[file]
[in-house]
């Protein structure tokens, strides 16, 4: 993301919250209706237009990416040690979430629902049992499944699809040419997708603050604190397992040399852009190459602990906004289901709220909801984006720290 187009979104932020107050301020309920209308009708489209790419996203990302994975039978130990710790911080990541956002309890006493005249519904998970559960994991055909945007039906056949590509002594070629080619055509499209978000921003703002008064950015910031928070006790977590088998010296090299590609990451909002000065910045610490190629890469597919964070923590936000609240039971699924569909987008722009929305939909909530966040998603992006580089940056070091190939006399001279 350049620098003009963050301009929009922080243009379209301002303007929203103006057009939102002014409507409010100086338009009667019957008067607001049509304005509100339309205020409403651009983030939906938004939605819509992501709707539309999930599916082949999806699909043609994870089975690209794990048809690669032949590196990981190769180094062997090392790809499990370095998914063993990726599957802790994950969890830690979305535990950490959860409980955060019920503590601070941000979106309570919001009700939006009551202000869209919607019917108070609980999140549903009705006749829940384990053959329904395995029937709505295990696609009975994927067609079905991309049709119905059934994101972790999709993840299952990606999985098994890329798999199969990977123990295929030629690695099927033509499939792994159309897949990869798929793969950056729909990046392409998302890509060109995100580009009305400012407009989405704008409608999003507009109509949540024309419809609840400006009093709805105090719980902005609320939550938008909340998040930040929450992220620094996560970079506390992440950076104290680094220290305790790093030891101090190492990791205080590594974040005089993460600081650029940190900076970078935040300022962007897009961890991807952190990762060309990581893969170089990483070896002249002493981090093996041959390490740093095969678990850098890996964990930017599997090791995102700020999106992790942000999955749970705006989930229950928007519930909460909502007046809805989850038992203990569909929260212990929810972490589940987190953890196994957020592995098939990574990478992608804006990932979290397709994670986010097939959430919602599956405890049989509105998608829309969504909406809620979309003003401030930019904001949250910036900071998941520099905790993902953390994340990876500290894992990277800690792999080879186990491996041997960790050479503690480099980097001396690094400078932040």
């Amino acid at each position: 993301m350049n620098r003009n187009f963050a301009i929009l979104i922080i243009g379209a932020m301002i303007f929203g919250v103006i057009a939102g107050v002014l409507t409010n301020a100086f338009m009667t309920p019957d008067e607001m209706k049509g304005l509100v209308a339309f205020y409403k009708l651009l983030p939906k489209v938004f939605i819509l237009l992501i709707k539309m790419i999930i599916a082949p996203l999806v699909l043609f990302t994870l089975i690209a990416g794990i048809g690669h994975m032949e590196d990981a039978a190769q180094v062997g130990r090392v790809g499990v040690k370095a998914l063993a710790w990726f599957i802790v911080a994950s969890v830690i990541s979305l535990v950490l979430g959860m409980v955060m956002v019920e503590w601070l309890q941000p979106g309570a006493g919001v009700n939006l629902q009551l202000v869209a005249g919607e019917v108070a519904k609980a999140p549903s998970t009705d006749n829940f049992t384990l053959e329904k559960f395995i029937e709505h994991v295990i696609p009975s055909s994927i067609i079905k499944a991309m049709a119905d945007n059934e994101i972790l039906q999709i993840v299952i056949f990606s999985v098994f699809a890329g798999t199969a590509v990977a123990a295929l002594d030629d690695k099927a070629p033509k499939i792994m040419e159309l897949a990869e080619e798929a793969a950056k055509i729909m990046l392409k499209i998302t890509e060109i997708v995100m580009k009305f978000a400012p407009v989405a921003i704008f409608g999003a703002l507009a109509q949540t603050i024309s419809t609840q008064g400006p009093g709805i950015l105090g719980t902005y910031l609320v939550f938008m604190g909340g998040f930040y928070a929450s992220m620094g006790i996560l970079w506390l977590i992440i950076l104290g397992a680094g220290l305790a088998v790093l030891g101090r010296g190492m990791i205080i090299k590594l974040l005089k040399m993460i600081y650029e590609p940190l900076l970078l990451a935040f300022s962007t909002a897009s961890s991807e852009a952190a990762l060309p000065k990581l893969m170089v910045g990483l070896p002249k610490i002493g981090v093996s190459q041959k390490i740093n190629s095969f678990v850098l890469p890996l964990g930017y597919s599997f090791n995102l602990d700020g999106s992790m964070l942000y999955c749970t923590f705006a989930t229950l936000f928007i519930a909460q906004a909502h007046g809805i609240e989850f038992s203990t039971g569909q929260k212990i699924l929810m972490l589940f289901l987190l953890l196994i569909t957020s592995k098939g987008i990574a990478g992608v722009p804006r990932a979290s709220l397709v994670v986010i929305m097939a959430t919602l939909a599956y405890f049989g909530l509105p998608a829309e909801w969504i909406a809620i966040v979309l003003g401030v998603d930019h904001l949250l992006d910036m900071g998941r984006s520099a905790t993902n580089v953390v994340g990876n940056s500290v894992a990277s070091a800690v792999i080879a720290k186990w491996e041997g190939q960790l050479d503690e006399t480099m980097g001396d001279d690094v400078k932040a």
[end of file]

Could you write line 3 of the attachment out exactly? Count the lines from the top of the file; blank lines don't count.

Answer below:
């Amino acid at each position: 993301m350049n620098r003009n187009f963050a301009i929009l979104i922080i243009g379209a932020m301002i303007f929203g919250v103006i057009a939102g107050v002014l409507t409010n301020a100086f338009m009667t309920p019957d008067e607001m209706k049509g304005l509100v209308a339309f205020y409403k009708l651009l983030p939906k489209v938004f939605i819509l237009l992501i709707k539309m790419i999930i599916a082949p996203l999806v699909l043609f990302t994870l089975i690209a990416g794990i048809g690669h994975m032949e590196d990981a039978a190769q180094v062997g130990r090392v790809g499990v040690k370095a998914l063993a710790w990726f599957i802790v911080a994950s969890v830690i990541s979305l535990v950490l979430g959860m409980v955060m956002v019920e503590w601070l309890q941000p979106g309570a006493g919001v009700n939006l629902q009551l202000v869209a005249g919607e019917v108070a519904k609980a999140p549903s998970t009705d006749n829940f049992t384990l053959e329904k559960f395995i029937e709505h994991v295990i696609p009975s055909s994927i067609i079905k499944a991309m049709a119905d945007n059934e994101i972790l039906q999709i993840v299952i056949f990606s999985v098994f699809a890329g798999t199969a590509v990977a123990a295929l002594d030629d690695k099927a070629p033509k499939i792994m040419e159309l897949a990869e080619e798929a793969a950056k055509i729909m990046l392409k499209i998302t890509e060109i997708v995100m580009k009305f978000a400012p407009v989405a921003i704008f409608g999003a703002l507009a109509q949540t603050i024309s419809t609840q008064g400006p009093g709805i950015l105090g719980t902005y910031l609320v939550f938008m604190g909340g998040f930040y928070a929450s992220m620094g006790i996560l970079w506390l977590i992440i950076l104290g397992a680094g220290l305790a088998v790093l030891g101090r010296g190492m990791i205080i090299k590594l974040l005089k040399m993460i600081y650029e590609p940190l900076l970078l990451a935040f300022s962007t909002a897009s961890s991807e852009a952190a990762l060309p000065k990581l893969m170089v910045g990483l070896p002249k610490i002493g981090v093996s190459q041959k390490i740093n190629s095969f678990v850098l890469p890996l964990g930017y597919s599997f090791n995102l602990d700020g999106s992790m964070l942000y999955c749970t923590f705006a989930t229950l936000f928007i519930a909460q906004a909502h007046g809805i609240e989850f038992s203990t039971g569909q929260k212990i699924l929810m972490l589940f289901l987190l953890l196994i569909t957020s592995k098939g987008i990574a990478g992608v722009p804006r990932a979290s709220l397709v994670v986010i929305m097939a959430t919602l939909a599956y405890f049989g909530l509105p998608a829309e909801w969504i909406a809620i966040v979309l003003g401030v998603d930019h904001l949250l992006d910036m900071g998941r984006s520099a905790t993902n580089v953390v994340g990876n940056s500290v894992a990277s070091a800690v792999i080879a720290k186990w491996e041997g190939q960790l050479d503690e006399t480099m980097g001396d001279d690094v400078k932040a």